The two-decades-later direct-to-DVD sequel to The Lost Boys is rubbish. Big surprise, eh? Actually, for all its ‘80s rep, The Lost Boys was rubbish in the first place – stuck in that peculiarly Joel Schumachery shallow glitz mode which wore thin even as the film was running and cruelly exposed by the fact that Near Dark came out on the same day in the UK. Actually, so did A Chinese Ghost Story – which makes The Lost Boys only the third best vampire movie release of that week. However, poor as it was and is, the film caught its zeitgeist moment – and there’s something horribly desperate about the way this misses the trick. Like a lot of unambitious DtDVD redos, it’s less a sequel than a stripped-down remake, hampered as much as helped by its connection with the name-brand original: it’s certainly not a pleasure to hear that horrible theme song (‘Cry Little Sister’) in a new arrangement, and casting Kiefer Sutherland’s half-brother as the lead vampire would have been a better idea if Angus Sutherland weren’t the sort of untalented prettyboy who needs to accept gigs like this to get in the business.
The Tribe are a band of extreme sports/surfing vampires led by Shane Powers (Angus Sutherland), who invade the Luna Bay beachside turf of another bloodsucker (Tom Savini in a cameo) who is supposed to be ‘a Santa Clara asshole’ and decapitate him to take over his luxury home (NB: The Lost Boys took place in Santa Clara). New in town are the newly-orphaned Emerson siblings — burned-out surfer Chris (Tad Hilgenbrink) and his younger sister Nicole (Autumn Reeser) – who are rented a hovel by an eccentric aunt (Gabrielle Rose, loosely in the Barnard Hughes role) and fall in with the Tribe. Shane tricks Nicole into drinking vampire blood and part-turning, which prompts Chris to call in surfboard shaper/vampire hunter Edgar Frog (a returning Corey Feldman) to recite most of his old dialogue (though it’s less funny coming from a grown-up). Rather than a hero being tempted by the vampire lifestyle (a theme The Lost Boys bungled by letting the Jason Patric character off too easily), this has Chris infiltrate the vampires by pretending to go along with their eternal life offer only so he can betray them. There’s no suggestion these Emersons are related to the family which featured in The Lost Boys; in a twist buried in the end credits to set up a threequel, Sam Emerson (Corey Haim), now a vampire, shows up to bandy words with former friend Edgar, whose own brother/sidekick has also turned evil (is anyone really waiting the return of Jameson Newlander?).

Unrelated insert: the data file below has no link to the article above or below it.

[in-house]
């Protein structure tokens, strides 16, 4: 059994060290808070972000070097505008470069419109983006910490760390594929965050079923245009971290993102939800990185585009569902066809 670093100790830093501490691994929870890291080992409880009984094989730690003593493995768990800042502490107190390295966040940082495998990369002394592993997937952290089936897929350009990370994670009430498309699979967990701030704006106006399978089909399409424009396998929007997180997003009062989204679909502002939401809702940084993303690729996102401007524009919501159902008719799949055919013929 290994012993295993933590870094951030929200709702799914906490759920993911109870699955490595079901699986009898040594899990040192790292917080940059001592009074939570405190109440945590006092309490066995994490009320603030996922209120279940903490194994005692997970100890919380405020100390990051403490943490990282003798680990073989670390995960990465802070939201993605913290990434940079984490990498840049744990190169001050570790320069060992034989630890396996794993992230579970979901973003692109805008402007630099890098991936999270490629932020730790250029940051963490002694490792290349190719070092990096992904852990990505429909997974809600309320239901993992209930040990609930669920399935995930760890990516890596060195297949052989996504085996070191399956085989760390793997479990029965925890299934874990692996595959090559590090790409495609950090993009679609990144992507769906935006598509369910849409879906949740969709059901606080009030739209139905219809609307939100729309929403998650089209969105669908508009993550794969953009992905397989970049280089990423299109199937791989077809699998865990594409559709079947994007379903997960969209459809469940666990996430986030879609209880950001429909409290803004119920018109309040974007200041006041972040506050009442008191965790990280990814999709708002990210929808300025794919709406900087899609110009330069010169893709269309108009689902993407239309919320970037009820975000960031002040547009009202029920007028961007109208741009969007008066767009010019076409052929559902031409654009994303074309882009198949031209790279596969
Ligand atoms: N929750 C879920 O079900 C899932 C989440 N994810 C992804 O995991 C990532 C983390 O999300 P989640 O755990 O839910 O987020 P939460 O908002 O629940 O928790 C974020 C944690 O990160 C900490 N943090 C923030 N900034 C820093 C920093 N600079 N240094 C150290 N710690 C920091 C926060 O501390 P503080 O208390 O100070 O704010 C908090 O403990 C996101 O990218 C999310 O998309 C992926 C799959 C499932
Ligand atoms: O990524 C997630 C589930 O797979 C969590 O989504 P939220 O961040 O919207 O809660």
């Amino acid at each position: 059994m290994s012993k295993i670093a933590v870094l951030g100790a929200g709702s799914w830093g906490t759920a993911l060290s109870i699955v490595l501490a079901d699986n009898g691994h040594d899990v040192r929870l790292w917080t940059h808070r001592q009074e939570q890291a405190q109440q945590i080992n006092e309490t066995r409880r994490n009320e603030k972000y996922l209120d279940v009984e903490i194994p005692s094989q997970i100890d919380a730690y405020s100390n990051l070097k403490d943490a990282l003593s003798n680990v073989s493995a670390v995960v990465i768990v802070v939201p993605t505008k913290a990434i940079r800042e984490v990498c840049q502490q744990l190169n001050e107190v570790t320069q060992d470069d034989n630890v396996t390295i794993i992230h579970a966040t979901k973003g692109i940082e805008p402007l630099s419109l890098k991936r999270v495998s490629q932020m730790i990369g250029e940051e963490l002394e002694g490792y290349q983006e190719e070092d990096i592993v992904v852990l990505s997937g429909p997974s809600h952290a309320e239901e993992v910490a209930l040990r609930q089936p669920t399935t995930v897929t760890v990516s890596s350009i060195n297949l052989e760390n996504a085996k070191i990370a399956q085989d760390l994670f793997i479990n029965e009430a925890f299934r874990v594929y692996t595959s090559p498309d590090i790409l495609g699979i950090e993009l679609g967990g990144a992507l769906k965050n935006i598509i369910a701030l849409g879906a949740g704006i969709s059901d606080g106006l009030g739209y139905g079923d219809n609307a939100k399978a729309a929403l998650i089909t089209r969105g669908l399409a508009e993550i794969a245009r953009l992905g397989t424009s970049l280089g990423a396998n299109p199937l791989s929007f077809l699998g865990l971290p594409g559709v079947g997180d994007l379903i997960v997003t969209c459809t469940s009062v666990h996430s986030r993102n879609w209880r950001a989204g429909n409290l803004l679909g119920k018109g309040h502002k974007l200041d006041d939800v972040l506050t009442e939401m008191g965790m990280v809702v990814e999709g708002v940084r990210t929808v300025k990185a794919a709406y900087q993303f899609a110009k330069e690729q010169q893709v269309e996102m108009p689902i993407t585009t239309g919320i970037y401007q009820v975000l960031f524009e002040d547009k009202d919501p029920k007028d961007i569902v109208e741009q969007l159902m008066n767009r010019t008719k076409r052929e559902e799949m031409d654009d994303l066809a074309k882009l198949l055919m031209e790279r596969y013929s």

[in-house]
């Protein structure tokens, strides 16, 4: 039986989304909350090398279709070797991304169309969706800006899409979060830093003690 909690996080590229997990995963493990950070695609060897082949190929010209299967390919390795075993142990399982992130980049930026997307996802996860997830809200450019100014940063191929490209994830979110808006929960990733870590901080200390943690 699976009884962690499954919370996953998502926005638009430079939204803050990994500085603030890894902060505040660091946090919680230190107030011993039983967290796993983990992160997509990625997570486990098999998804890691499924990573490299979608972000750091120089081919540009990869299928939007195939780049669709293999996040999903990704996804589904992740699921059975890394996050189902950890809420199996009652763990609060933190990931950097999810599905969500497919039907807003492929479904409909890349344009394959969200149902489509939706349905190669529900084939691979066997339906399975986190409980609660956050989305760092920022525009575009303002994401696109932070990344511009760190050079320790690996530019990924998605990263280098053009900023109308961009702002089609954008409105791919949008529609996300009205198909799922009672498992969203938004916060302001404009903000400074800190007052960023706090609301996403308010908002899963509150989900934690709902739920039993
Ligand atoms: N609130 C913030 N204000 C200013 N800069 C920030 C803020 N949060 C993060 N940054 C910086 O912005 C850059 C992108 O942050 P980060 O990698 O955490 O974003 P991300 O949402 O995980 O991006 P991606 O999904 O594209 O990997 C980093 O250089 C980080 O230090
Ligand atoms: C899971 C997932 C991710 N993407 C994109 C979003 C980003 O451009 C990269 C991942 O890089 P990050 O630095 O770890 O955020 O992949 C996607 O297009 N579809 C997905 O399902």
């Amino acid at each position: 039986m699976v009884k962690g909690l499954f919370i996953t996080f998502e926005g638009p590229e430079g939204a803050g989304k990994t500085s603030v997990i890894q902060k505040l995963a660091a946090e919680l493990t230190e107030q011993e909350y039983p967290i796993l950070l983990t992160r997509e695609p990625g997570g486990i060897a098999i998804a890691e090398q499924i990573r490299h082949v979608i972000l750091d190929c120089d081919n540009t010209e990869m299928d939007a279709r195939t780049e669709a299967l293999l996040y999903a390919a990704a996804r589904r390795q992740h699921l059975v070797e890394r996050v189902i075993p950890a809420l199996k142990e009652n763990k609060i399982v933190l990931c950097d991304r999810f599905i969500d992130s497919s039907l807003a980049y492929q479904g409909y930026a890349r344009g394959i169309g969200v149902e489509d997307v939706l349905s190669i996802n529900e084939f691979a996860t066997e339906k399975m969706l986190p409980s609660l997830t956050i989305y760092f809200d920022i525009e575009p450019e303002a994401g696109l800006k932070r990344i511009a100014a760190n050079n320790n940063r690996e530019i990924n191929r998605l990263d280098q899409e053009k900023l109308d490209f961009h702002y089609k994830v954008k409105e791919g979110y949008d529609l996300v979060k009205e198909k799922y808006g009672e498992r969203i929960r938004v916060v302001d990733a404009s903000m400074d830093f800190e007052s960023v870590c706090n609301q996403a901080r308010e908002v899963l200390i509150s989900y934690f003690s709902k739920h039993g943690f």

The Lost Boys had a mystery angle about who the ‘head vampire’ was, but it’s not an issue here – as a no-charisma band of bloodsuckers pass their time playing computer games, doing motorbike stunts in the police station parking lot (but not massacring cops – the wimps), inflicting gory wounds on each other and uploading cam-corder clips to Youtube and generally hanging out. Again, the first film set a low bar – beyond a look, Schumacher’s vampires had no characters to speak of – which this ducks below. Being a Schumacher film made in 1987, The Lost Boys is a veiled gay story with Jamie Gertz as beard – it’s all about Kiefer Sutherland seducing the part-willing Jason Patric; this sets up a similar simmer between Chris, who idolised Shane before he took up night-surfing, and there are near-vestigial plot threads about Chris’s own past (he quit the sport, apparently after injuring a rival who is now one of the vampires – a story idea that goes nowhere) that suggest Shane may have cause to want to befriend or dominate the younger man, but all this is set aside as the film tries to revolve around Reeser’s extremely boring, waste-of-time heroine. One reason The Lost Boys was a bigger box office hit than Near Dark is that it was the Twilight of its day – a teen-friendly action-horror, with pinup style and little in the way of actual gore; this splats blood across the screen as victims are bitten or vampires immolated (as before, each goes out a different way – turning to stone and exploding or puking gallons of blood, for instance) and throws in several top shelf sex scenes to pander to the market, but that makes for a mean-spirited, cynical and fundamentally unlikeable film in which even the sympathetic characters are vacuous sluts no one could possibly identify with.